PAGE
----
All Hail Chaitanya Tamhane

in 17th Buenos Aires International Festival of Independent Cinema

by Gerald Peary

All hail Chaitanya Tamhane, 27, a self-taught film director whose Court – winner of the FIPRESCI prize twice, at Venice and now in Buenos Aires at BAFICI – is an astonishing film debut. A major director from India has arrived! Tamhane studied literature at the university in Mumbai, and he has worked as a soap opera writer and a theater director. But it was discovering foreign movies at the cinema which inspired him to filmmaking of a different kind from the generic, imitative Indian films he was used to. Thus Court, also written by Tamhane, and featuring a cast mixing in several professional actors with a large ensemble of non-thespian amateurs. I defy anyone to tell which are which, everyone seems so “real”.

I must admit that I was faked out. I hadn’t read about Court before seeing it in Buenos Aires, and I believed I was watching an extraordinary documentary, though with several staged sequences. Instead, Court is an extraordinary fiction film posing as non-fiction. I don’t know if Tamhane has watched the films of Frederick Wiseman, but Court seems a simulation of the way Wiseman conceives his documentaries.  A dispassionate camera observes an institution at work, and through the work day, seeing how people go about their jobs, how the employed interact with the public, how higher-ups interact with those lower with less power, etc., but without taking sides in an obvious way. Everything is straight-faced, yet there is, from the sly filmmaker, wit and irony and a subversive point of view for those who really pay attention.

Here, the institution is a low court in Mumbai, which handles many cases every day, mostly the kind that don’t make the newspapers, involving the poor and disenfranchised. But what happens here can be read as a mirror of Indian society. Tamhane is never didactic, yet it’s not a pretty picture. Judge Sadavarte (Pradeep Joshi), with whom we spent a lot of time, is paternal and condescending to those unfortunates who appear before him, and also a prude, making a woman come back for another court date because her bare arms are showing. But he’s especially hostile and dismissive if the defendant takes anti-government political stances.

Sadavarte is the wrong justice for Court’s kind-of-hero, Narayan Kamble (Vira Sathider), a passive man with glasses and a beard who, when he climbs onto a stage, transforms into an impassioned political balladeer. He’s a Dalit, an “untouchable”, and his ferocious songs attacking the establishment are aimed at stirring India’s forgotten masses. It’s no surprise that Kamble’s concert is stopped by the police and he is arrested. When he stands before Sadavarte, it’s for the most patently absurd and trumped-up charges. He’s accused of having sung a song which inspired a worker to commit suicide. He’s a de facto murderer!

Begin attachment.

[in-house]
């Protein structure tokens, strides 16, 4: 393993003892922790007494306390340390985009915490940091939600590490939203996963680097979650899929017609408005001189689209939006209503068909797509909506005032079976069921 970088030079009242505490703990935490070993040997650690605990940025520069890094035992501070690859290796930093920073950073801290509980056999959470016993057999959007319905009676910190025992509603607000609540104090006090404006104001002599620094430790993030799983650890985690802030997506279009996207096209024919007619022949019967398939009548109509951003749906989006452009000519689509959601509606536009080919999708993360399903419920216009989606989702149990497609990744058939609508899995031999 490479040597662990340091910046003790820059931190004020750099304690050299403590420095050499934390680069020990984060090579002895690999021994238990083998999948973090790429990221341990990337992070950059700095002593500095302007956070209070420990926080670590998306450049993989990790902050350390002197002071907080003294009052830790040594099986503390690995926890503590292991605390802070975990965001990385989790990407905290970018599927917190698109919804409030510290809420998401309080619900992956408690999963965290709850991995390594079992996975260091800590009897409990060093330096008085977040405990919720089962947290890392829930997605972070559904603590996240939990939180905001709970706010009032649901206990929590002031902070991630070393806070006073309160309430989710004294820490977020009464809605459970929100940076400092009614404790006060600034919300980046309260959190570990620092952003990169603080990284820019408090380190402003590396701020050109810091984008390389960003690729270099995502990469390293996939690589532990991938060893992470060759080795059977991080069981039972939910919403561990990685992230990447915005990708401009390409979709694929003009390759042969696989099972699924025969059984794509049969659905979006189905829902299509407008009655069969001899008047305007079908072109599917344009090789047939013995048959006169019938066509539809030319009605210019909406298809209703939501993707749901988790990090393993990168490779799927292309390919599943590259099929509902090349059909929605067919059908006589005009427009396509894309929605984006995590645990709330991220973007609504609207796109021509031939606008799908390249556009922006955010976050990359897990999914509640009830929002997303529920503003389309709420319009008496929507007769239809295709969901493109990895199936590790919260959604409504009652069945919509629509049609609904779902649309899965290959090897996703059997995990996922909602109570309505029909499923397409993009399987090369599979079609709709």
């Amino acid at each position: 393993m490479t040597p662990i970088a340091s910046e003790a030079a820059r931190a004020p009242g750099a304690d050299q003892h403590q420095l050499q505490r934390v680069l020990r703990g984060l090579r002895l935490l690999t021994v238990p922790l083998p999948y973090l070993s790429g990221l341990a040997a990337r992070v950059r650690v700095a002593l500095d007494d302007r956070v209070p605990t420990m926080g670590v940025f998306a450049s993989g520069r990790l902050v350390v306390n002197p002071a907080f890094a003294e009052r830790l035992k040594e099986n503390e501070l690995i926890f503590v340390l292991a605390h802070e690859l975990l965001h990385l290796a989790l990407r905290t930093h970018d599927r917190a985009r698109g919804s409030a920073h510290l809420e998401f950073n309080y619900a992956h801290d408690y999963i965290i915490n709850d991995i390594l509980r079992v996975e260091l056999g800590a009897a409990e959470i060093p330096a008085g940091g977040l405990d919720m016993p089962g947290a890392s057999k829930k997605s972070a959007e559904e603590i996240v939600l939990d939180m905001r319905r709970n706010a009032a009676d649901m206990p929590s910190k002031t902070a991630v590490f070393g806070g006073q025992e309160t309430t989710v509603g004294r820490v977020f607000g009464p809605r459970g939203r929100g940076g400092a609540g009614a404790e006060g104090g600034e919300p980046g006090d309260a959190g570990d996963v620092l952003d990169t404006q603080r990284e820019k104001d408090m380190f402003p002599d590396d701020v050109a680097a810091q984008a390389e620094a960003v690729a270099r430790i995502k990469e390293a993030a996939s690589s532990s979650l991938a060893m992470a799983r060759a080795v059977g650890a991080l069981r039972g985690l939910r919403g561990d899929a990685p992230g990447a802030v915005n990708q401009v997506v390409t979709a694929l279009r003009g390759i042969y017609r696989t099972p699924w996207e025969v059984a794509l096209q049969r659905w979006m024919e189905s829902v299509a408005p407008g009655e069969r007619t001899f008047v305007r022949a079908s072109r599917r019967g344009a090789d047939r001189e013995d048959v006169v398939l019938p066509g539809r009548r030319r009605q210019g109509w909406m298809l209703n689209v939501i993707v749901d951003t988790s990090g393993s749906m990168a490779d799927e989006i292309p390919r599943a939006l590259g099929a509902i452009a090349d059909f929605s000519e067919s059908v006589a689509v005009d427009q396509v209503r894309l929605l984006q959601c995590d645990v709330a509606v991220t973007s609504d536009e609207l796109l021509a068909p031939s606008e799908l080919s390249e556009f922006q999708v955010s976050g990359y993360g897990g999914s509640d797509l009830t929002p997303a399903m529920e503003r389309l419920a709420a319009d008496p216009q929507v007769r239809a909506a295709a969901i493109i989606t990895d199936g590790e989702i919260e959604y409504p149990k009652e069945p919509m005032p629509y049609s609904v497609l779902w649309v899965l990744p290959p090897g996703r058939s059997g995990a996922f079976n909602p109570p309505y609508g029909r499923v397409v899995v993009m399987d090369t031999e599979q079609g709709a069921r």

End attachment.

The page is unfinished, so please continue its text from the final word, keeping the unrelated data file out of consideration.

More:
The scenes in Sadavarte’s courtroom are based on the director’s actual research of the Mumbai judicial  system. They are a clear indictment of “justice”, Indian style. Kamble doesn’t have a chance. The court scenes are filmed mostly in long shots and long takes from a camera on a tripod. Suddenly, Court gets intimate and the camera comes up close, and the film gets even more interesting. We follow home, one after another, both Kamble’s appointed court attorney and Kamble’s prosecutor. The former is a westernized man whose parents nag him to marry. The latter is a traditional woman who cooks for her children and takes them in the evening to a play. Cut to the stage for a sitcom-style comedy which ends with a right-wing, patriotic speech applauded by the audience, including the lady prosecutor.

And finally, and funniest, Court joins the smug Judge Sadavarte on a weekend holiday, where, even off the bench, he retains his power. He pompously lectures the other men on the retreat; and even wearing short pants, he acts like a little emperor. Court ends not in court, or in jail, but at a park bench, where the mighty Sadavarte snoozes. Some little children come along and scare him awake. Sadavarte, symbol of Indian justice, loses his composure completely and slaps a child. That’s it: the poor boy bawls, and here is a comic ending which Luis Buñuel would have adored.

Gerald Peary